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Saturday, August 21, 2010

Defining Methods in Ruby using #instance_eval

Last week I discussed the differences between class_eval and instance_eval.

I stated there were two basic rules to follow when choosing which method to use:

  1. When the object is a class use class_eval, you will typically be using the def keyword
  2. When the object is an instance use instance_eval

When we use instance_eval to define methods where are the located? The are stored in the instance’s singleton class. I will write more about Ruby’s singleton class in the future, but for now you may want to read Ola Bini’s excellent post on the subject.

Let’s look at an example:

class MyClass; end

my_instance = MyClass.new

my_instance.instance_eval do
  # add the method to the instance's singleton class
  def foo
    "bar" 
  end
end

puts my_instance.foo # => "bar" 

another_instance = MyClass.new

begin
  # since the method exists only on the my_instance singleton class, calling
  # it on another_instance will raise a NoMethodError exception

  puts another_instance.greeting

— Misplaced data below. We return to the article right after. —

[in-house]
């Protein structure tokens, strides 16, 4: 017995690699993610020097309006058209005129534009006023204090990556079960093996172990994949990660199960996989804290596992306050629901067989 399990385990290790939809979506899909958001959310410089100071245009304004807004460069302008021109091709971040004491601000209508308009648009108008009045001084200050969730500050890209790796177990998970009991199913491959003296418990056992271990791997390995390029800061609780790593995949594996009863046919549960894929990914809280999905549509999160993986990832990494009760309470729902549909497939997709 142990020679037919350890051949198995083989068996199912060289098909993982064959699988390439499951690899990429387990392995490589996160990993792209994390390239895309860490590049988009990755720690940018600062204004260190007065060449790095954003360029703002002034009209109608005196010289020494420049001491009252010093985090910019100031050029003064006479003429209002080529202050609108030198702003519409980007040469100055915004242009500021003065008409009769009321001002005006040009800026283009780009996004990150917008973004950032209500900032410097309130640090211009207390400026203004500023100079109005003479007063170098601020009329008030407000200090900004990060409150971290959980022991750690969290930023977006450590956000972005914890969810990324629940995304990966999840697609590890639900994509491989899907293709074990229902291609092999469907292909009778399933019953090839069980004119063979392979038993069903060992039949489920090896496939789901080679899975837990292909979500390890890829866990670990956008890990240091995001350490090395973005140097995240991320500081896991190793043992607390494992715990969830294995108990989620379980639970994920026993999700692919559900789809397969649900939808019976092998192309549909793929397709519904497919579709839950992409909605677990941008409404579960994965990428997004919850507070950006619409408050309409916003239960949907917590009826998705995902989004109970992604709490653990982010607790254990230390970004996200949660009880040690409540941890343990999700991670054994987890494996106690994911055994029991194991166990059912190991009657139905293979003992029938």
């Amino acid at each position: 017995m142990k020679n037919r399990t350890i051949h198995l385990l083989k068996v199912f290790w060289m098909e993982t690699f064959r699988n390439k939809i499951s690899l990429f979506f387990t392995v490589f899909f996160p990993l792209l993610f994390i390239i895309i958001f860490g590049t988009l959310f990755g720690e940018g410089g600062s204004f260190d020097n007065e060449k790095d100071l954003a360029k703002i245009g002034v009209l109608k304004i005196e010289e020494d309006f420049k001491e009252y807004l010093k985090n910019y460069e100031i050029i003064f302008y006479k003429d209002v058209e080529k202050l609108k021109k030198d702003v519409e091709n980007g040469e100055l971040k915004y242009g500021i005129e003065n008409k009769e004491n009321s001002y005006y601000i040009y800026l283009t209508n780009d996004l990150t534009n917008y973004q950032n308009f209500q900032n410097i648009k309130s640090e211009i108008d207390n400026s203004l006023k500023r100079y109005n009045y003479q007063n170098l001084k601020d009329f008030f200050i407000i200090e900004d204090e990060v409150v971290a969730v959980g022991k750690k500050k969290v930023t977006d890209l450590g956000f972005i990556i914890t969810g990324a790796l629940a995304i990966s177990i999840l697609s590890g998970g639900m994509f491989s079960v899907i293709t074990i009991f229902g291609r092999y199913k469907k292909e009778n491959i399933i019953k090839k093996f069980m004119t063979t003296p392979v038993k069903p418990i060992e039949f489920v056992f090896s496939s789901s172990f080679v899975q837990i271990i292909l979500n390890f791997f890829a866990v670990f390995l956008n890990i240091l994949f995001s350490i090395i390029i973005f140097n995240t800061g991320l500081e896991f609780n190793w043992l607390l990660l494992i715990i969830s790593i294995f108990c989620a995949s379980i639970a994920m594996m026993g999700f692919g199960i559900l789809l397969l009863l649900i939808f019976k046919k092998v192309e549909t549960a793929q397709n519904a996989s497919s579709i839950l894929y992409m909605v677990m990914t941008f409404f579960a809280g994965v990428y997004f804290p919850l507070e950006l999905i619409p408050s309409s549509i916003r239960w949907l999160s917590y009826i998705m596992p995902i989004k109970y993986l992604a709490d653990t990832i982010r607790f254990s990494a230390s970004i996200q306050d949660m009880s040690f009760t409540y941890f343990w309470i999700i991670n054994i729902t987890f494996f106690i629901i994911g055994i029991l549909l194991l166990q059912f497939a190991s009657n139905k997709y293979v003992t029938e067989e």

rescue NoMethodError
  puts "The foo method does not exist" 
end

What happens when we call instance_eval on Class?
MyClass.instance_eval do
  def baz
    "qux" 
  end
end

puts MyClass.baz # => "qux" 

As you can see it defines a class method. I would argue that you should never use instance_eval on a class (although my last post regarding the subject suggested you could). I feel for a beginner in Ruby it may confuse. Stick to class_eval for class objects, and instance_eval for instances. If you need to dynamically define a class method then use this technique:

MyClass.class_eval do

  class << self

    # define .quux as a class method
    #    
    def quux
      "corge" 
    end
  end

  def grault
    "garply" 
  end
end

puts MyClass.quux # => "corge" 
puts my_instance.grault # => "garply" 

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